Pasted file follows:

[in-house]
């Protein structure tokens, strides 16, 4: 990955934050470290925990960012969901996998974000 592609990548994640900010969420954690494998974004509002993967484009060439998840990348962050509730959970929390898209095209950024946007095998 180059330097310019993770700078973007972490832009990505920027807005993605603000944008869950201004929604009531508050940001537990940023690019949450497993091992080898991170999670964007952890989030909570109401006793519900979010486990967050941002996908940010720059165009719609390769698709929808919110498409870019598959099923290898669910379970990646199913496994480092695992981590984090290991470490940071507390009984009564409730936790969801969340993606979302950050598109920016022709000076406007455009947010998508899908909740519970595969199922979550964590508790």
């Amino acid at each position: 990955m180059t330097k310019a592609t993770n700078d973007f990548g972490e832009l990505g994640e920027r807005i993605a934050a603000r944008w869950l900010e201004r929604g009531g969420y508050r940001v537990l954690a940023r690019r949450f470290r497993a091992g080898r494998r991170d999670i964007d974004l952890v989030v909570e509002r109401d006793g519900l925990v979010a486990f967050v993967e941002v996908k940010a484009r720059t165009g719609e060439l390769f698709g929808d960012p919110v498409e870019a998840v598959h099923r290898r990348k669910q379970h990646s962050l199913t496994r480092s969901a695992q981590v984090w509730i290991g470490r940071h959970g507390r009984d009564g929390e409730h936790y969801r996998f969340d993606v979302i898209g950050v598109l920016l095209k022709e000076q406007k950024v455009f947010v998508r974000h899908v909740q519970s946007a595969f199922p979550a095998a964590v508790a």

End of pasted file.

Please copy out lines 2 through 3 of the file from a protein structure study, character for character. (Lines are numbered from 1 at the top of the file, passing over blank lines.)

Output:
């Protein structure tokens, strides 16, 4: 990955934050470290925990960012969901996998974000 592609990548994640900010969420954690494998974004509002993967484009060439998840990348962050509730959970929390898209095209950024946007095998 180059330097310019993770700078973007972490832009990505920027807005993605603000944008869950201004929604009531508050940001537990940023690019949450497993091992080898991170999670964007952890989030909570109401006793519900979010486990967050941002996908940010720059165009719609390769698709929808919110498409870019598959099923290898669910379970990646199913496994480092695992981590984090290991470490940071507390009984009564409730936790969801969340993606979302950050598109920016022709000076406007455009947010998508899908909740519970595969199922979550964590508790």
């Amino acid at each position: 990955m180059t330097k310019a592609t993770n700078d973007f990548g972490e832009l990505g994640e920027r807005i993605a934050a603000r944008w869950l900010e201004r929604g009531g969420y508050r940001v537990l954690a940023r690019r949450f470290r497993a091992g080898r494998r991170d999670i964007d974004l952890v989030v909570e509002r109401d006793g519900l925990v979010a486990f967050v993967e941002v996908k940010a484009r720059t165009g719609e060439l390769f698709g929808d960012p919110v498409e870019a998840v598959h099923r290898r990348k669910q379970h990646s962050l199913t496994r480092s969901a695992q981590v984090w509730i290991g470490r940071h959970g507390r009984d009564g929390e409730h936790y969801r996998f969340d993606v979302i898209g950050v598109l920016l095209k022709e000076q406007k950024v455009f947010v998508r974000h899908v909740q519970s946007a595969f199922p979550a095998a964590v508790a």